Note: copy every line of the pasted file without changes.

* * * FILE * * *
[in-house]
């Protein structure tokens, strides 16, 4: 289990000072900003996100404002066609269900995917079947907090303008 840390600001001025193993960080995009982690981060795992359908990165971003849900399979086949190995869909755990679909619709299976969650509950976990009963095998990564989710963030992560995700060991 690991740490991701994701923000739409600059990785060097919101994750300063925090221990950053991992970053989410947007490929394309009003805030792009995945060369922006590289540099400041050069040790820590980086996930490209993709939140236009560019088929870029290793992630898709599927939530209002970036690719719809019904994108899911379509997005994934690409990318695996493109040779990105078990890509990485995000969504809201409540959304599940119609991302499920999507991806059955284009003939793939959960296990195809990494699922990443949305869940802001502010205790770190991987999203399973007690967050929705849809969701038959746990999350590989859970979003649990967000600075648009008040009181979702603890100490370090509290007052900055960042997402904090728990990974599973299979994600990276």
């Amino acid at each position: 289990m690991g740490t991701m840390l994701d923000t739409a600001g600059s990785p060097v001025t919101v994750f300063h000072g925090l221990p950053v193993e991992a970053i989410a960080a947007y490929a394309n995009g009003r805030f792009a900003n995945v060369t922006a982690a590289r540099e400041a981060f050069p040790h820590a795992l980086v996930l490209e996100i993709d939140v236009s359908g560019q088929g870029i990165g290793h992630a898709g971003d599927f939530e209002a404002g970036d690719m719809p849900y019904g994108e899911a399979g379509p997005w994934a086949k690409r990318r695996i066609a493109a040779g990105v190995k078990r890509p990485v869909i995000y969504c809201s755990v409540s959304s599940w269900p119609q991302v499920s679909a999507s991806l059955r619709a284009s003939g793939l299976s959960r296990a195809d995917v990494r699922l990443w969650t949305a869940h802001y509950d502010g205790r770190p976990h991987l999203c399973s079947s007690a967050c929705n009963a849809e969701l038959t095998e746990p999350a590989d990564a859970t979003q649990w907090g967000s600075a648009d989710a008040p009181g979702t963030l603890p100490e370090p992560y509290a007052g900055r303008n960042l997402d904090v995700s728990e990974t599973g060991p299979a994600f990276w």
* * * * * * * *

[in-house]
């Protein structure tokens, strides 16, 4: 289990000072900003996100404002066609269900995917079947907090303008 840390600001001025193993960080995009982690981060795992359908990165971003849900399979086949190995869909755990679909619709299976969650509950976990009963095998990564989710963030992560995700060991 690991740490991701994701923000739409600059990785060097919101994750300063925090221990950053991992970053989410947007490929394309009003805030792009995945060369922006590289540099400041050069040790820590980086996930490209993709939140236009560019088929870029290793992630898709599927939530209002970036690719719809019904994108899911379509997005994934690409990318695996493109040779990105078990890509990485995000969504809201409540959304599940119609991302499920999507991806059955284009003939793939959960296990195809990494699922990443949305869940802001502010205790770190991987999203399973007690967050929705849809969701038959746990999350590989859970979003649990967000600075648009008040009181979702603890100490370090509290007052900055960042997402904090728990990974599973299979994600990276």
């Amino acid at each position: 289990m690991g740490t991701m840390l994701d923000t739409a600001g600059s990785p060097v001025t919101v994750f300063h000072g925090l221990p950053v193993e991992a970053i989410a960080a947007y490929a394309n995009g009003r805030f792009a900003n995945v060369t922006a982690a590289r540099e400041a981060f050069p040790h820590a795992l980086v996930l490209e996100i993709d939140v236009s359908g560019q088929g870029i990165g290793h992630a898709g971003d599927f939530e209002a404002g970036d690719m719809p849900y019904g994108e899911a399979g379509p997005w994934a086949k690409r990318r695996i066609a493109a040779g990105v190995k078990r890509p990485v869909i995000y969504c809201s755990v409540s959304s599940w269900p119609q991302v499920s679909a999507s991806l059955r619709a284009s003939g793939l299976s959960r296990a195809d995917v990494r699922l990443w969650t949305a869940h802001y509950d502010g205790r770190p976990h991987l999203c399973s079947s007690a967050c929705n009963a849809e969701l038959t095998e746990p999350a590989d990564a859970t979003q649990w907090g967000s600075a648009d989710a008040p009181g979702t963030l603890p100490e370090p992560y509290a007052g900055r303008n960042l997402d904090v995700s728990e990974t599973g060991p299979a994600f990276w």